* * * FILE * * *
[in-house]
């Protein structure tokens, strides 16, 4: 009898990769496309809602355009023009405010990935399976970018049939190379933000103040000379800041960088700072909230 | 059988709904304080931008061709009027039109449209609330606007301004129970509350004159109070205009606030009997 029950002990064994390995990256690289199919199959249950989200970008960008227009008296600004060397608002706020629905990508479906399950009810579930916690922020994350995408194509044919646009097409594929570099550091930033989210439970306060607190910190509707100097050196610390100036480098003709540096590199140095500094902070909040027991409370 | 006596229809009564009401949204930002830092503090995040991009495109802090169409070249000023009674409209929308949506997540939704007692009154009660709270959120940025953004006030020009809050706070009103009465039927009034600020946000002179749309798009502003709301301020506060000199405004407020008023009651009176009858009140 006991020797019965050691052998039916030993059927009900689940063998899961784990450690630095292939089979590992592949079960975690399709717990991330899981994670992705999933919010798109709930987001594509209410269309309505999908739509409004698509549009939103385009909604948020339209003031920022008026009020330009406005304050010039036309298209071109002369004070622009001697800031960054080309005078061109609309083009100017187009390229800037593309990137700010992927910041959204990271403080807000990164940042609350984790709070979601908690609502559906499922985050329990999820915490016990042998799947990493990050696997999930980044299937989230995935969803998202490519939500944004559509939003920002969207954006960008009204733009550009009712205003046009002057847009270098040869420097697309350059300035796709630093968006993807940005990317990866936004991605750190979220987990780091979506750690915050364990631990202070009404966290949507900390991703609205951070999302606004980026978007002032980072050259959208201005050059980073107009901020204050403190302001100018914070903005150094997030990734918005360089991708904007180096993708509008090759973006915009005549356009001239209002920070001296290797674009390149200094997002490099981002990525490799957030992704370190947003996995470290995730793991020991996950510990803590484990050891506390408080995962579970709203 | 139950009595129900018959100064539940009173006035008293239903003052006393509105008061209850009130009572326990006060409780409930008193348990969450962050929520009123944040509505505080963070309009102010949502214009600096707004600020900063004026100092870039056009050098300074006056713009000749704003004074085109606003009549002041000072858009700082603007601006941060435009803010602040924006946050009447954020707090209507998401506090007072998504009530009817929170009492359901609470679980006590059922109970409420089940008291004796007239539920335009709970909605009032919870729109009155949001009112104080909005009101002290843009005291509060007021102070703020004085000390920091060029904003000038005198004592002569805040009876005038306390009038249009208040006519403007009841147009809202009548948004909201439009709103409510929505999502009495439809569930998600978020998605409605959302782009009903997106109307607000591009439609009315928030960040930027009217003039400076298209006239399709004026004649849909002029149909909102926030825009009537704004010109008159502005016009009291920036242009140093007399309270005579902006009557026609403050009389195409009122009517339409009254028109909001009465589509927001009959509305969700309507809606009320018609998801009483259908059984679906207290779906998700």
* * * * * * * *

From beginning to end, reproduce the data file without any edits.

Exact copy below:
[in-house]
């Protein structure tokens, strides 16, 4: 009898990769496309809602355009023009405010990935399976970018049939190379933000103040000379800041960088700072909230 | 059988709904304080931008061709009027039109449209609330606007301004129970509350004159109070205009606030009997 029950002990064994390995990256690289199919199959249950989200970008960008227009008296600004060397608002706020629905990508479906399950009810579930916690922020994350995408194509044919646009097409594929570099550091930033989210439970306060607190910190509707100097050196610390100036480098003709540096590199140095500094902070909040027991409370 | 006596229809009564009401949204930002830092503090995040991009495109802090169409070249000023009674409209929308949506997540939704007692009154009660709270959120940025953004006030020009809050706070009103009465039927009034600020946000002179749309798009502003709301301020506060000199405004407020008023009651009176009858009140 006991020797019965050691052998039916030993059927009900689940063998899961784990450690630095292939089979590992592949079960975690399709717990991330899981994670992705999933919010798109709930987001594509209410269309309505999908739509409004698509549009939103385009909604948020339209003031920022008026009020330009406005304050010039036309298209071109002369004070622009001697800031960054080309005078061109609309083009100017187009390229800037593309990137700010992927910041959204990271403080807000990164940042609350984790709070979601908690609502559906499922985050329990999820915490016990042998799947990493990050696997999930980044299937989230995935969803998202490519939500944004559509939003920002969207954006960008009204733009550009009712205003046009002057847009270098040869420097697309350059300035796709630093968006993807940005990317990866936004991605750190979220987990780091979506750690915050364990631990202070009404966290949507900390991703609205951070999302606004980026978007002032980072050259959208201005050059980073107009901020204050403190302001100018914070903005150094997030990734918005360089991708904007180096993708509008090759973006915009005549356009001239209002920070001296290797674009390149200094997002490099981002990525490799957030992704370190947003996995470290995730793991020991996950510990803590484990050891506390408080995962579970709203 | 139950009595129900018959100064539940009173006035008293239903003052006393509105008061209850009130009572326990006060409780409930008193348990969450962050929520009123944040509505505080963070309009102010949502214009600096707004600020900063004026100092870039056009050098300074006056713009000749704003004074085109606003009549002041000072858009700082603007601006941060435009803010602040924006946050009447954020707090209507998401506090007072998504009530009817929170009492359901609470679980006590059922109970409420089940008291004796007239539920335009709970909605009032919870729109009155949001009112104080909005009101002290843009005291509060007021102070703020004085000390920091060029904003000038005198004592002569805040009876005038306390009038249009208040006519403007009841147009809202009548948004909201439009709103409510929505999502009495439809569930998600978020998605409605959302782009009903997106109307607000591009439609009315928030960040930027009217003039400076298209006239399709004026004649849909002029149909909102926030825009009537704004010109008159502005016009009291920036242009140093007399309270005579902006009557026609403050009389195409009122009517339409009254028109909001009465589509927001009959509305969700309507809606009320018609998801009483259908059984679906207290779906998700």